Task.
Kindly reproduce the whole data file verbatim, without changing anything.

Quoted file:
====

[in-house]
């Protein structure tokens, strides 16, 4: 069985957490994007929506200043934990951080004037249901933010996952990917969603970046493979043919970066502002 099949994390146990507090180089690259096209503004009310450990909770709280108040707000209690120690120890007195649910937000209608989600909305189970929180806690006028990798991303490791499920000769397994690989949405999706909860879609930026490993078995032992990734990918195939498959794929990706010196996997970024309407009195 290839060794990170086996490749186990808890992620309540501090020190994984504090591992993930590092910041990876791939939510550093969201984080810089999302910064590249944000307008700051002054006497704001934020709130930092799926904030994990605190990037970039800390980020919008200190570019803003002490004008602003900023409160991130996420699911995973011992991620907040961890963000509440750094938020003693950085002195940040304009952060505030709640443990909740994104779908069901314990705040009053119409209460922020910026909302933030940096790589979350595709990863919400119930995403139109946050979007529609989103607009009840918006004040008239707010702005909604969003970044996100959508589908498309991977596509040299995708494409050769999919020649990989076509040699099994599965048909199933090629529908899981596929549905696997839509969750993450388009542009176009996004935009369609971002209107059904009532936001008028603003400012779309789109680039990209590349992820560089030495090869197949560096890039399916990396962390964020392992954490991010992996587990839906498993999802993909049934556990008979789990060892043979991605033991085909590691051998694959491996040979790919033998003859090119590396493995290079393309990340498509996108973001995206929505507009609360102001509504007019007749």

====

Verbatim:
[in-house]
């Protein structure tokens, strides 16, 4: 069985957490994007929506200043934990951080004037249901933010996952990917969603970046493979043919970066502002 099949994390146990507090180089690259096209503004009310450990909770709280108040707000209690120690120890007195649910937000209608989600909305189970929180806690006028990798991303490791499920000769397994690989949405999706909860879609930026490993078995032992990734990918195939498959794929990706010196996997970024309407009195 290839060794990170086996490749186990808890992620309540501090020190994984504090591992993930590092910041990876791939939510550093969201984080810089999302910064590249944000307008700051002054006497704001934020709130930092799926904030994990605190990037970039800390980020919008200190570019803003002490004008602003900023409160991130996420699911995973011992991620907040961890963000509440750094938020003693950085002195940040304009952060505030709640443990909740994104779908069901314990705040009053119409209460922020910026909302933030940096790589979350595709990863919400119930995403139109946050979007529609989103607009009840918006004040008239707010702005909604969003970044996100959508589908498309991977596509040299995708494409050769999919020649990989076509040699099994599965048909199933090629529908899981596929549905696997839509969750993450388009542009176009996004935009369609971002209107059904009532936001008028603003400012779309789109680039990209590349992820560089030495090869197949560096890039399916990396962390964020392992954490991010992996587990839906498993999802993909049934556990008979789990060892043979991605033991085909590691051998694959491996040979790919033998003859090119590396493995290079393309990340498509996108973001995206929505507009609360102001509504007019007749």